Hong Kong protests enter 12th week, police fire tear gas
Hong Kong‘s brief respite from violence has come to an end, with police firing tear gas at demonstrators as the city’s protests enter their 12th weekend.
Thousands of protesters took to Kwun Tong district in the city’s east on Saturday, reiterating the five demands that have emerged during this pro-democracy movement, and adding an additional issue: the government’s installation of “smart” environmental monitoring lampposts, which have sparked privacy concerns.
Protesters attempted to tear down or dismantle the lampposts, while others gathered on the streets and formed barriers. Protesters have been seen with a slingshot, iron bars and bricks, while riot police fired back pepper spray and tear gas, making it the first time in 10 days since tear gas was fired.
In a statement on Saturday evening, the Hong Kong government condemned the “vandalistic and violent acts of the protesters” and said that a number of smart lamp-posts were “deliberately damaged.” The government added that the smart lampposts “do not carry facial recognition function and would not infringe upon personal privacy.”
“Everyone is tired,” wrote chief executive Carrie Lam on her Facebook page today. “Can we sit down and talk about it?”
She also pointed to social and economic frustrations, echoing some protestors’ complaints. “The public’s dissatisfaction may also be due to deep social contradictions in different areas such as politics, economy and people’s livelihood. While we are calling for a cessation of violence, we must also provide a way out for solving the deeper “dead knot” of society,” she wrote.
The stand off brings an end to a week of relative calm in Hong Kong, which had seen numerous clashes between protesters and police since early summer. Last weekend, police fired no tear gas, and an estimated 1.7 million people braved the heavy rain and heat to march peacefully along Hong Kong’s streets.
In an apparent effort to forestall planned protests, the city’s subway operator MTR said on Saturday that it was suspending services between seven subway stations in the protest area, to “ensure the safety of passengers and our staff.” On Friday night, MTR also announced it had been granted an interim injunction to restrain people who were acting unlawfully, willfully obstructing or interfering with the running of the station, damaging property, or using threatening or offensive language.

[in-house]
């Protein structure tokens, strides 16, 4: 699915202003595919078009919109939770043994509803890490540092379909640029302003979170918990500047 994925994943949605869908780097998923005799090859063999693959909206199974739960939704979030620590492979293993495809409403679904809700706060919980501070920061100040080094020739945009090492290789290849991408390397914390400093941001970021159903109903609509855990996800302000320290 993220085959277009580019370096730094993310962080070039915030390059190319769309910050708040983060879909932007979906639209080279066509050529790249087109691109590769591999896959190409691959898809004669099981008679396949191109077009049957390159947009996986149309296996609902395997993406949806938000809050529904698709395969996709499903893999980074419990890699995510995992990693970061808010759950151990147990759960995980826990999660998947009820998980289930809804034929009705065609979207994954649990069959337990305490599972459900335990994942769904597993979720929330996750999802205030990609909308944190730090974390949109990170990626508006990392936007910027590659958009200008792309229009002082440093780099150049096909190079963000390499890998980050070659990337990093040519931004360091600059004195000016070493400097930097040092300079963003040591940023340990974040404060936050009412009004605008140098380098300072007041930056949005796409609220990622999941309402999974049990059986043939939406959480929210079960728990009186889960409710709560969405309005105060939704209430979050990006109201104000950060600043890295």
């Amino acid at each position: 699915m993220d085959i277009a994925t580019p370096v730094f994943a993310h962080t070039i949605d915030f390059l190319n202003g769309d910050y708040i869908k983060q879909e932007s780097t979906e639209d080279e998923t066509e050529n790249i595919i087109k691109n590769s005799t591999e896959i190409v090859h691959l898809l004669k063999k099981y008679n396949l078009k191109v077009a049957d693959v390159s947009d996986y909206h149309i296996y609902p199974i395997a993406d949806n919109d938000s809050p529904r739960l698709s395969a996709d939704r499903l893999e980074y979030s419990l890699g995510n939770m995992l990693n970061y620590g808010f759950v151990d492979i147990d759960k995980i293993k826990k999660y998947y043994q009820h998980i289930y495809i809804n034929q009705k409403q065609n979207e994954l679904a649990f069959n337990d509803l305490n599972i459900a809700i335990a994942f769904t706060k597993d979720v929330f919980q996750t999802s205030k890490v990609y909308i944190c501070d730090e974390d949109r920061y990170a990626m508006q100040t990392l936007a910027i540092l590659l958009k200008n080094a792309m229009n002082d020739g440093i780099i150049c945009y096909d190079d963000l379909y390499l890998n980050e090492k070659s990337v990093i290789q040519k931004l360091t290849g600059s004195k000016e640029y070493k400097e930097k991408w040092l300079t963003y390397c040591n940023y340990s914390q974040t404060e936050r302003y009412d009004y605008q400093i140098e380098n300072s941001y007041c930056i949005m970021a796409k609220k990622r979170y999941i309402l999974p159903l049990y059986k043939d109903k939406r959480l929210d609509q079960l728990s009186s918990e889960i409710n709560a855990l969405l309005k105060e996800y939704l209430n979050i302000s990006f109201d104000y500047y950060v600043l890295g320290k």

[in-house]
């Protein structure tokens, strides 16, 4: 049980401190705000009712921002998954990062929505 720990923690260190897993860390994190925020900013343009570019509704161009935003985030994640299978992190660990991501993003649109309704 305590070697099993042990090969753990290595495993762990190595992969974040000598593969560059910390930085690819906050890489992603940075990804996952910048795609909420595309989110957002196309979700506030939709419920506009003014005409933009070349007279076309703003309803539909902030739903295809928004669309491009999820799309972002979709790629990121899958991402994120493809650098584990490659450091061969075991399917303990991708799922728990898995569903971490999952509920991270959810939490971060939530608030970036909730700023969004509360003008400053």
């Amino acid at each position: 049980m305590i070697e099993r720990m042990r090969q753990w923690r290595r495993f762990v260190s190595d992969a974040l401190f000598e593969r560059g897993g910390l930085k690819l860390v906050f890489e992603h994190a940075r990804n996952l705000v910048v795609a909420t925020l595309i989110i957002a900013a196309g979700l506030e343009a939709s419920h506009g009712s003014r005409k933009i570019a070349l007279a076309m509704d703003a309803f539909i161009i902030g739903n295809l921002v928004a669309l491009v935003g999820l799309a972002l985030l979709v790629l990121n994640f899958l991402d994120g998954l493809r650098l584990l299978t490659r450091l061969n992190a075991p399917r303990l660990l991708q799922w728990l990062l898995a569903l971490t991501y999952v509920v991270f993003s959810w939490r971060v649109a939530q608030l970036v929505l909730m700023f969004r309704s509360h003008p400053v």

Hong Kong’s subway stations have been sites for multiple protests and confrontations this summer. Earlier this week, protesters piled debris into a barricade and staged a silent sit-in at Yuen Long subway station, to mark one month since a mob attacked protestors, bystanders and journalists in that station. Police have also been accused of firing tear gas within a subway station.
Hong Kong has been protesting for almost three months. The demonstrations were initially sparked by a now-suspended bill that would allow fugitives to be extradited to China, where there is a separate legal system. Since then, protesters’ demands have expanded to include an inquiry into alleged police brutality and universal suffrage in the city, which currently only has partial democracy.
Over the course of Hong Kong’s summer of dissent, protestors have organized several large-scale marches, including some with estimated turn-outs of over 1 million. Protesters have tried a number of techniques, including storming the Legislative Council building and leading widespread strikes around the city.
On Friday, thousands of people stood in lines stretching around Hong Kong to form a human chain — a homage to the Baltic Way, which took place on the same date, 30 years ago. On August 23, 1989, millions of people in the Baltic States of Estonia, Latvia and Lithuania formed a 600km (372 miles) long human chain to demand independence from the Soviet Union.
Hong Kong’s airport was expected to be targeted on Saturday morning for a second time this month, but plans to block transport going to and from the airport didn’t come to fruition.